What happens when some students do well and leave their friends behind as they move to more advanced classes?
Some “friends” may exhibit poor sportsmanship toward those who are doing well, such as:
- Ignoring former classmates
- Telling former classmates that they think they are better than the others
- Not congratulating them on doing well
It really comes down to
being what my mom used to call “rude and ugly.”
Even though some of the kids are doing well and should be thrilled – they are devastated and don’t even want to go to classes as much. So some of the most talented kids can actually get totally discouraged about gymnastics because others are being poor sports.
Competition is fine, but being a poor sport is not.
Superior performance is what is recognized in competitive sports, just as superior achievement, performance and accomplishment is often recognized in our jobs. This is a life lesson that can be learned in sports – handling competition, winning – and losing and understanding and exhibiting good sportsmanship.
When your child is the poor sport…
Competiveness is normal and completely acceptable. When performances don’t go as desired or expected, disappointment can set in and the athletes will naturally feel upset and emotional. What isn’t acceptable is for an athlete to push their emotions onto others by being rude, disrespectful or unkind. When this happens, it’s time for a private discussion about their feelings. Asking questions sometimes helps:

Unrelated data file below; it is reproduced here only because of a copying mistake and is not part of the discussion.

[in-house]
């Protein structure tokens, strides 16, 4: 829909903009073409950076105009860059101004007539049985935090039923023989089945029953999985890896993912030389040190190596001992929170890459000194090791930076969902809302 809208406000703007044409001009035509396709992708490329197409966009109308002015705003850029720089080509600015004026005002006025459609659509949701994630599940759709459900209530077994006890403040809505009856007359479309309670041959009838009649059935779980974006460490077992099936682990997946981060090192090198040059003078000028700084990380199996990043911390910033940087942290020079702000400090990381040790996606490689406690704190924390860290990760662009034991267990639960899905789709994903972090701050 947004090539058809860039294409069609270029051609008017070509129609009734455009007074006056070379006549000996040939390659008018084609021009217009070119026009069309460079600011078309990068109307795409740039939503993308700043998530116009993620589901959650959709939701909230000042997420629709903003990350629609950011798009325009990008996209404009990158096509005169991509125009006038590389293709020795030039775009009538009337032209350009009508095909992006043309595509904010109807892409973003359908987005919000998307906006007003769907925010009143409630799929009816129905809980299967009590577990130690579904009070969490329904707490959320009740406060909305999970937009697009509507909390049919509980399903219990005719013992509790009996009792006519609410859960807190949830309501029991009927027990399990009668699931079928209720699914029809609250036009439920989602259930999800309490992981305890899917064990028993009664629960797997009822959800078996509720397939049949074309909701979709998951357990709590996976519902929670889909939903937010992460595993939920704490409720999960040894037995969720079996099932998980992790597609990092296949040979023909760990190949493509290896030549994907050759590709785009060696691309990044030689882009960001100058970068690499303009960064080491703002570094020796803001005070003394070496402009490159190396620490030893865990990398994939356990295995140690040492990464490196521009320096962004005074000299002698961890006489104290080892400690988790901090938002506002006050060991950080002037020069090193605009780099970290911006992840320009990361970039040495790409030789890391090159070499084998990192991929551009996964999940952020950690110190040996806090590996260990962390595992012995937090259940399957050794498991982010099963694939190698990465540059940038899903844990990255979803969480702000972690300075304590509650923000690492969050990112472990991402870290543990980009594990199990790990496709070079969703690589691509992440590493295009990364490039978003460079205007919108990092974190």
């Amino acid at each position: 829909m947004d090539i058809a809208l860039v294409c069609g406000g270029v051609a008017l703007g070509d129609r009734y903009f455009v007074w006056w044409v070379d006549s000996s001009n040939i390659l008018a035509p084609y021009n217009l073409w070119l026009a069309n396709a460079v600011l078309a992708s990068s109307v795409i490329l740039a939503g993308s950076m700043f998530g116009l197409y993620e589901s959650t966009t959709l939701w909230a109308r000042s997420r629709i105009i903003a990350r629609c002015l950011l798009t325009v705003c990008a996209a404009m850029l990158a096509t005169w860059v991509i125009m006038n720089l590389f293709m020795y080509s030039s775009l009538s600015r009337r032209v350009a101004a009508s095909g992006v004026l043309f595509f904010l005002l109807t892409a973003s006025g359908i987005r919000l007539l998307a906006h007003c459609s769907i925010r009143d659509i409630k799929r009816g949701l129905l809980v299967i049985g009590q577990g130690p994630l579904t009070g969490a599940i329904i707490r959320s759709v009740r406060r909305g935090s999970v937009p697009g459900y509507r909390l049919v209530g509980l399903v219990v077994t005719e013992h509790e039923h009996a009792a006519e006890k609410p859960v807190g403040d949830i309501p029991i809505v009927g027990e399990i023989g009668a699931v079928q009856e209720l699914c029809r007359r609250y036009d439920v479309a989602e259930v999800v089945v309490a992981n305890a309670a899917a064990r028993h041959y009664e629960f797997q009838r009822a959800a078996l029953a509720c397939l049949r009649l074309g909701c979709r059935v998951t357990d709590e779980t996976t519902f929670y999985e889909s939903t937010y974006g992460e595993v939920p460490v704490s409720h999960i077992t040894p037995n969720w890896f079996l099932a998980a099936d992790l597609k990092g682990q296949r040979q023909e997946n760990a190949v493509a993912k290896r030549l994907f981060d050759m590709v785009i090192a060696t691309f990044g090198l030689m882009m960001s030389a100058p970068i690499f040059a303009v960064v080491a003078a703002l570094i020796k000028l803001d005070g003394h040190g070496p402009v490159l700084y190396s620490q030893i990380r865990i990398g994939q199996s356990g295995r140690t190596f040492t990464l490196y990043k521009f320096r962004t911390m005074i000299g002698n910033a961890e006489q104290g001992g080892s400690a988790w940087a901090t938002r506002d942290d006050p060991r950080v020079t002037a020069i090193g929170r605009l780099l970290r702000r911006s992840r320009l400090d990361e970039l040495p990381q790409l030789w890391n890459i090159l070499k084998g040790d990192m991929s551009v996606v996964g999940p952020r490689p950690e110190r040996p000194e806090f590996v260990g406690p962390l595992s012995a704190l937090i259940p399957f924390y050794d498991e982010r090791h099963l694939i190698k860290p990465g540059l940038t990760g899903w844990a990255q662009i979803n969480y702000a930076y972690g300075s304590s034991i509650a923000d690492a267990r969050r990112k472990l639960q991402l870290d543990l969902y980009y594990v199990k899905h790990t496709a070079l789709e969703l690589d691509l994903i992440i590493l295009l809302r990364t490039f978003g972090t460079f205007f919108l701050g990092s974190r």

How do they feel about their performance?
Do they know what went wrong?
How can they improve for next time?
What can they learn from this experience?
Does treating others badly make them feel better?
How would they feel if they were treated in the same way they are treating others?
Apologies may be in order if hurt feelings are involved – in a verbal, written or even electronic way – can go a long way in helping the victim feel better about the situation and the offender understand what went wrong.
When your child meets up with a poor sport….
Poor sportsmanship is a painful scenario to watch – especially when it is stemming from jealousy or is intended to be demeaning. Instincts put us on the defensive and encourage us to be equally hurtful. Nut this is unacceptable.
This is another time when a conversation should take place about what happened and to uncover how they feel about it, and why they believe they’ve been on the receiving end of unsportsmanlike conduct. Kids can learn from this experience – to be the bigger person, resist the temptation to respond negatively. They can see that it feels better to turn the experience into a positive. It may also be appropriate to speak to the offender about the way they have behaved.
Providing extra support, understanding and friendship will not only make your child feel better but will also help with team building.
The most important things for kids to learn from sports are:
- Developing a strong work ethic
- Feeling of personal accomplishment from working hard (whether they win or not)
- Learning to respect their coaches and teammates.
These help establish a foundation for good sportsmanship.